On Sunday 29 May the Lias Line, National Cycle Network Route 41, featured on BBC Countryfile, where presenters Matt Baker and Ellie Harrison explored the greenway in Warwickshire. No better time then to talk about making space for nature on the National Cycle Network, and to get the latest news from the ongoing project to extend and improve the Lias Line and its biodiversity.
Sustrans colleagues look over the development plans which are transforming the greenway into a safe and accessible route, connecting everyone with nature. Photo: Jon Bewley/photojb
The greenway connects Rugby, Long Itchington and Leamington Spa, with part of the route taking users along the Grand Union Canal.
The Lias Line passes pretty villages, wildlife reserves, reservoirs and canals.
The route is alive with wildlife, a haven for rare species of plants and animals.
It also connects humans with nature, offering local communities the space to invest in their physical and mental wellbeing during commuting, utility and leisure trips.
Our current project to extend the greenway is set to increase access to nature, with around 4km of on-road National Cycle Network between Offchurch Greenway and Long Itchington, being replaced by 5.46km of safe and accessible traffic-free path.
The new section of path will form part of Warwickshire’s longest traffic-free greenway.
Getting active and connecting with nature on the Lias Line is getting safer and more accessible thanks to improvement works. Photo: Jon Bewley/photojb
A visit from BBC Countryfile
During May, BBC Countryfile presenters Matt Baker and Ellie Harrison explored the Lias Line greenway.
They took particular interest in our extensive ecological and biodiversity enhancement work, along with a recently opened section of the line.
The Countryfile team met with Jim Whiteford our Senior Ecologist and Carmen Szeto, Senior Network Development Manager.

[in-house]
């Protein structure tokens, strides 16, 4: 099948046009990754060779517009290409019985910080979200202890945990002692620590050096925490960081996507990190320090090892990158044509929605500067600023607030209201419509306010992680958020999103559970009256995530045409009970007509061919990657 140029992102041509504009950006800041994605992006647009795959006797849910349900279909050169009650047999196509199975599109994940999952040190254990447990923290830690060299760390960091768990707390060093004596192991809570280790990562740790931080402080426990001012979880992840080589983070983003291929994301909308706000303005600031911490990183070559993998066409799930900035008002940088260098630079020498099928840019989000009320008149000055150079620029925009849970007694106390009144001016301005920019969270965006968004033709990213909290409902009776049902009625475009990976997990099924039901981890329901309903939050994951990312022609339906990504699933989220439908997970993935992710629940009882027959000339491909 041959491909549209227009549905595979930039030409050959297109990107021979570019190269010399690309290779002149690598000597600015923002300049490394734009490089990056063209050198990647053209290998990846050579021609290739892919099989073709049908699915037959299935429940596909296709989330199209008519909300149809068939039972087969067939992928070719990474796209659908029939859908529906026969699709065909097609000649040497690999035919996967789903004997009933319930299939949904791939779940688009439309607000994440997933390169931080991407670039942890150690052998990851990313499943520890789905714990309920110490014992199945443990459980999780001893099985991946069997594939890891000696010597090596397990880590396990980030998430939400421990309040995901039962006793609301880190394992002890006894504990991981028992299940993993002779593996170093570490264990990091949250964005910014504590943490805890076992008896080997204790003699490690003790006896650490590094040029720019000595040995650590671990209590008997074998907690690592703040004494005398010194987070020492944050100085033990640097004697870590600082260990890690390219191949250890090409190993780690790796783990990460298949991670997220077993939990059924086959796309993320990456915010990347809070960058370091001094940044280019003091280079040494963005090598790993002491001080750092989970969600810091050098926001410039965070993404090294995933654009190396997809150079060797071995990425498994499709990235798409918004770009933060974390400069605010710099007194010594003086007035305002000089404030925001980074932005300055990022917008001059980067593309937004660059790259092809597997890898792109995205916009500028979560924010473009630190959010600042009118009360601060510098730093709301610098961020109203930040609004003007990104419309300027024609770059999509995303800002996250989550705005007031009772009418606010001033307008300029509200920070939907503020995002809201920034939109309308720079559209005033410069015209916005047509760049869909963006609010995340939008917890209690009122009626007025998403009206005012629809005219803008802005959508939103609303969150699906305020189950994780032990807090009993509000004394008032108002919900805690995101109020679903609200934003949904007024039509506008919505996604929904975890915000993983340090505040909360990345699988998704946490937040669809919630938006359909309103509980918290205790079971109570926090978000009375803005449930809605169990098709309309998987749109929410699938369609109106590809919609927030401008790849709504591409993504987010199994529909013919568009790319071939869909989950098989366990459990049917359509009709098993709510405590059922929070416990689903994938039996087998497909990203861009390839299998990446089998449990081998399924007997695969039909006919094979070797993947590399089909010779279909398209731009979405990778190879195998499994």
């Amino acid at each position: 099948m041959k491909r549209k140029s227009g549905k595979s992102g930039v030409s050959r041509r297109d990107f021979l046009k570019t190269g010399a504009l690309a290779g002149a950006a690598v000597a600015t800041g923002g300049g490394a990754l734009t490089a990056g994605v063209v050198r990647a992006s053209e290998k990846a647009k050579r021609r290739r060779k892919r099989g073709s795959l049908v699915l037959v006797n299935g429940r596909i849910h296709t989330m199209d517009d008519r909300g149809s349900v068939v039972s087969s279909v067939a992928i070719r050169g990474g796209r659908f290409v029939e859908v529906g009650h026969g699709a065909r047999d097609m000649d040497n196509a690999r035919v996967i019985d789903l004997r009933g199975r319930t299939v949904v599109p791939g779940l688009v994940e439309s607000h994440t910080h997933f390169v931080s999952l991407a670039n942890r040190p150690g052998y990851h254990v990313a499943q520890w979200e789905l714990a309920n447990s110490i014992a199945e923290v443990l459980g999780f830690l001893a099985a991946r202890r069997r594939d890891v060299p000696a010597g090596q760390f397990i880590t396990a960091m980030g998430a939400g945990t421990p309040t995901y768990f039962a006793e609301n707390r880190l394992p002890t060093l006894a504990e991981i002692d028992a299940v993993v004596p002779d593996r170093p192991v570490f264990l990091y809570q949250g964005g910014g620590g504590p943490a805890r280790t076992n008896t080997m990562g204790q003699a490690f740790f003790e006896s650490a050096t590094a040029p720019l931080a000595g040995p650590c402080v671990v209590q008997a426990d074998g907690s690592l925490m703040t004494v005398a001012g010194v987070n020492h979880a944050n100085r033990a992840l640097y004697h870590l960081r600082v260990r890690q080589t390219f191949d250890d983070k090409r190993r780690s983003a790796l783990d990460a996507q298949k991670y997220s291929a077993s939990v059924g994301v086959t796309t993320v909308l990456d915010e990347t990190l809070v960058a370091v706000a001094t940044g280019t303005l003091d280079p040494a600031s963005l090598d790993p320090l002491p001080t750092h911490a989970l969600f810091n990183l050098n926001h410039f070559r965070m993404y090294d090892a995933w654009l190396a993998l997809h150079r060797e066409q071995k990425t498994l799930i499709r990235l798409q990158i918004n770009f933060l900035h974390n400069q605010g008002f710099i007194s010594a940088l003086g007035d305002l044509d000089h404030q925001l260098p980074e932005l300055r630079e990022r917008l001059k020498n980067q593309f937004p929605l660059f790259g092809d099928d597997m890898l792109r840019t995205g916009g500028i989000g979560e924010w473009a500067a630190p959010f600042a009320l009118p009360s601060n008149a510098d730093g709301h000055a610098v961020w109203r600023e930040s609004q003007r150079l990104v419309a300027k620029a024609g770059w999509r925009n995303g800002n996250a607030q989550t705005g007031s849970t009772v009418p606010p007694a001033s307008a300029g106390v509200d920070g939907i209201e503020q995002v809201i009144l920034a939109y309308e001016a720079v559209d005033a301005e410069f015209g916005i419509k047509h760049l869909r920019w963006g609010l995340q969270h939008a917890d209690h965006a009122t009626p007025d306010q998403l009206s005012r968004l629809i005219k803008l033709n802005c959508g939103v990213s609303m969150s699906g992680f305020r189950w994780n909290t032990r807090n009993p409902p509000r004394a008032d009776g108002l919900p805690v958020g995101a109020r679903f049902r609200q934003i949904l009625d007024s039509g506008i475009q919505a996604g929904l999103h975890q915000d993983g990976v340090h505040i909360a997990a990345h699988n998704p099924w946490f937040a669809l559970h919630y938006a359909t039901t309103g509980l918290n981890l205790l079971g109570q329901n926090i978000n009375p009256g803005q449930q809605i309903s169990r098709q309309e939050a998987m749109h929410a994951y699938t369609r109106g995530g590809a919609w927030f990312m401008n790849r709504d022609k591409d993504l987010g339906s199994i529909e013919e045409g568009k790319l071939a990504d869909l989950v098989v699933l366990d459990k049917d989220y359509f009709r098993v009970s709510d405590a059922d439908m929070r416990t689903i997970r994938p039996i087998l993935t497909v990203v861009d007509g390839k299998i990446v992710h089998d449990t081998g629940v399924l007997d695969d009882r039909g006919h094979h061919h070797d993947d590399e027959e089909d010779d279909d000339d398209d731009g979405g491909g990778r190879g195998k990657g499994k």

We’re delighted that the Lias Line is being celebrated and showcased in this way.
We hope that this coverage will inspire many more people to get active and explore the great outdoors via the National Cycle Network.
The BBC Countryfile episode featuring the Lias Line airs on Sunday 29 May at 6.45pm and should be available for catch-up on BBC iPlayer for a period of time afterwards.
BBC Countryfile came to explore the Lias Line and learn about our work to improve biodiversity along the paths. Photo: Jon Bewley/photojb
Making space for nature on the National Cycle Network
In the UK we are facing a climate and ecological emergency.
Principally due to habitat loss, habitat fragmentation, climate change and changes to agricultural practices.
The survival of many species is threatened by an ever-shrinking amount of space for plants and animals to live and thrive in.
There's also a perilous lack of safe routes connecting habitats, causing wildlife populations to become isolated.
In response to this, we’re developing greener, more biodiverse traffic-free paths on the National Cycle Network.
The linear geography of greenways like the Lias Line offer the potential to create exemplary habitats, with spaces and routes for wildlife to both live and travel.